Medi-Cal Takes Hit in Budget War
California’s budget logjam began to claim victims Tuesday, as state officials warned that many payments to nursing homes and clinics from Medi-Cal, the major government health program for the poor, would stop for the rest of the month.
And the state controller is expected to announce today that if a budget isn’t passed by July 1, California’s community colleges risk losing about $192 million that will be owed them by the end of July. College officials said some schools could be compelled to close summer school and defer paychecks.
Colleges in 34 districts borrowed money at the beginning of the school year in anticipation of shortfalls and “should not have a problem,” said Scott Lay, budget director for the Community College League of California. But some schools in the other 38 districts were depending on the infusion of money from the state and could face “a real crisis,” he said.
The grim news came as state senators, quarreling bitterly, made a fruitless attempt to pass a budget on a party-line vote. Later, a frustrated Senate President Pro Tem John Burton (D-San Francisco) admitted that lawmakers will now almost certainly miss the July 1 budget deadline.
“The problem is we’re at this impasse,” Burton said. “You’ve got an obligation to take your best shot before the end of the fiscal year, and that’s what we did.”
Highlighting the tension between Democrats and Republicans, Senate GOP leader Jim Brulte didn’t even show up at the 2 1/4-hour floor debate over the Democratic budget proposal Tuesday until the very end, just in time to vote “no.”
Brulte said he opted to watch one of the year’s most important floor debates on television instead. “I was eating lunch, having conversations with people and making press calls,” he said.
Democrats used the vote to draw a line in the sand, warning Republicans that they would not make any more cuts to programs and challenging the GOP to come up with a better proposal that actually spells out what would get cut and by how much. To hammer home their point, they intend to put the same plan up for a vote again today, possibly Thursday, and again on Monday.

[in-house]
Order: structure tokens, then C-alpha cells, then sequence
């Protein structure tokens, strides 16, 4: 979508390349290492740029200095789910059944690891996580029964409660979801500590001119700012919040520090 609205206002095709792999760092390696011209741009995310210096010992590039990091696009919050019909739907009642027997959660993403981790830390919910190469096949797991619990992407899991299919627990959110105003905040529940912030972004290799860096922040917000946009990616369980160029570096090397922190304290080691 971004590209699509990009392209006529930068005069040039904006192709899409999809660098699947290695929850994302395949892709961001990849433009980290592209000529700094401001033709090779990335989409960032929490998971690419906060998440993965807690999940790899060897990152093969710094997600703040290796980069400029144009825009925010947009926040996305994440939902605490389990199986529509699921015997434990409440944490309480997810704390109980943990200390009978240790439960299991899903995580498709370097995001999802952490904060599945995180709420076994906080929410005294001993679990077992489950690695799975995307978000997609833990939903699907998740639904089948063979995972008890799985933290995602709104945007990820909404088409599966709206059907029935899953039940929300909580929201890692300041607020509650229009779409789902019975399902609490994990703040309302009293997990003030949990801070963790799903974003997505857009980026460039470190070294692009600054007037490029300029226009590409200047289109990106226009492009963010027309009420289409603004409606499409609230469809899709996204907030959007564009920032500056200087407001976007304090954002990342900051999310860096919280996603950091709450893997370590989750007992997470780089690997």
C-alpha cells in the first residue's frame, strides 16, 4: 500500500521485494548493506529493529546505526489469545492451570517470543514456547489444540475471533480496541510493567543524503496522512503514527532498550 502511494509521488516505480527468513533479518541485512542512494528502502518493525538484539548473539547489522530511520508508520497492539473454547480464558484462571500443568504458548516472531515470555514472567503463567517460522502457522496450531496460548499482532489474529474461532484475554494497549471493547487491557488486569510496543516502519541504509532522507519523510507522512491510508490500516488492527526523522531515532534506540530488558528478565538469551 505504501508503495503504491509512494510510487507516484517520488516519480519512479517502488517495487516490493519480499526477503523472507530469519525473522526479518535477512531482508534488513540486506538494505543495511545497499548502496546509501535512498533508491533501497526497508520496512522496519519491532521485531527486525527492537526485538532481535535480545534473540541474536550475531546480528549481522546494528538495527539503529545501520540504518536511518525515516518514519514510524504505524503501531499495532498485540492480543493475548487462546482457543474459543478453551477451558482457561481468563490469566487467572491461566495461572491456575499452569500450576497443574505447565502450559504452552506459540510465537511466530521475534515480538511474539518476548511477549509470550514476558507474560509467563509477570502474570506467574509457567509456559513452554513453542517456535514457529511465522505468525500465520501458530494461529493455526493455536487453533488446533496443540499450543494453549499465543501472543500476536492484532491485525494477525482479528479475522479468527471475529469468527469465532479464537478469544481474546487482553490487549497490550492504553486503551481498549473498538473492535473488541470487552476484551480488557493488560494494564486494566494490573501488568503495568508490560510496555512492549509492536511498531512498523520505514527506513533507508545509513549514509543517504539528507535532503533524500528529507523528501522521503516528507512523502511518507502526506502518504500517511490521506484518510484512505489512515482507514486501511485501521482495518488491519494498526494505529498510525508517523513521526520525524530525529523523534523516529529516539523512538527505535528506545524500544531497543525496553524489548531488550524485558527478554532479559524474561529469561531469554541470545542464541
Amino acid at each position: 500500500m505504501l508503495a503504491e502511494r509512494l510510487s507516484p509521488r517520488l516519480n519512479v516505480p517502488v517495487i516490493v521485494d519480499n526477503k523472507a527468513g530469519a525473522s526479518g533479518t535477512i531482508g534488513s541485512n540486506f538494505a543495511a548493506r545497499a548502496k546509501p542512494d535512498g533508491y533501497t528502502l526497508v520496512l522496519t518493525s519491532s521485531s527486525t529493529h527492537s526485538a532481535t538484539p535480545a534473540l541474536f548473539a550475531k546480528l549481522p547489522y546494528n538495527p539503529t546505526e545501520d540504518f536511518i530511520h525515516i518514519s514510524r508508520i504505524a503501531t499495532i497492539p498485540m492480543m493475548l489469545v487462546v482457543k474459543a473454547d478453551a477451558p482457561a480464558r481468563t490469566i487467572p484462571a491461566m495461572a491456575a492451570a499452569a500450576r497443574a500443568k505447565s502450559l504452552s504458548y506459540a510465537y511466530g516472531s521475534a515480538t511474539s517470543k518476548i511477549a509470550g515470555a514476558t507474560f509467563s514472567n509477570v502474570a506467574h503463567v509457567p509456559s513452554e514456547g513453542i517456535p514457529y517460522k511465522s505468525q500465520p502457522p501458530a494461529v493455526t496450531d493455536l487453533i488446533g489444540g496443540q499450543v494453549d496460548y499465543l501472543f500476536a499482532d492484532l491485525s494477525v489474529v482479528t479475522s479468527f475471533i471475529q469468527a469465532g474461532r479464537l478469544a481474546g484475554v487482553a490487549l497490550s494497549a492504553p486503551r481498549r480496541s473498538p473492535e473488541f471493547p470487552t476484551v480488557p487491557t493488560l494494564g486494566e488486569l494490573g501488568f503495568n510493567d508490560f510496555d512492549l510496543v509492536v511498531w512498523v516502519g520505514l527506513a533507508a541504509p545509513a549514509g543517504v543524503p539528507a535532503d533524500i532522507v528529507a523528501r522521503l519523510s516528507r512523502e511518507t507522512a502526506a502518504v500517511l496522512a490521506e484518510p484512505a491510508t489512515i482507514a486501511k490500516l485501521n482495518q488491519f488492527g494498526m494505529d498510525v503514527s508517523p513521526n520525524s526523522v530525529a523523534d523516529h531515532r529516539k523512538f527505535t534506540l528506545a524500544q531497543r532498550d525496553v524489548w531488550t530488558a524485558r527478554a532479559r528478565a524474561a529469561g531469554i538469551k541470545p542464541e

Republicans said they will not stand down.
“Let this be a message to Democrats that the weak-kneed Republican sellouts of the past are nowhere to be found today,” said Sen. Rico Oller (R-San Andreas).
Health-care workers were already beginning to feel the effects of the state’s budget problems on Tuesday, as they braced for the state to miss its Medi-Cal payment.
Late last week, the state Department of Finance sent a letter to legislative budget leaders warning that unless lawmakers appropriate money to close the shortfall, payments to certain health-care institutions “will cease to be made.” Under federal law, the state must keep up payments to individual providers, including doctors and pharmacists.
“Losing a week of Medi-Cal payments, when clinics are struggling to meet payroll, will put clinics in a very difficult financial situation,” said Carmela Castellano, chief executive officer of the California Primary Care Assn.
A two-thirds vote of the Legislature is required to pass a bill covering the $727-million shortfall. For medical care provided after the new fiscal year begins on July 1, the state can tap a $1-billion loan to make payments, according to the state Department of Health Services.
State officials and health-care experts said it is unusual for state medical payments to be in jeopardy at this point in the budget cycle.
“We’ve never had a deficiency this large,” said Stan Rosenstein, deputy director of medical care services in the Department of Health Services. Still, Rosenstein said he expected that the lawmakers will ultimately pass the legislation and medical providers will be paid, if late.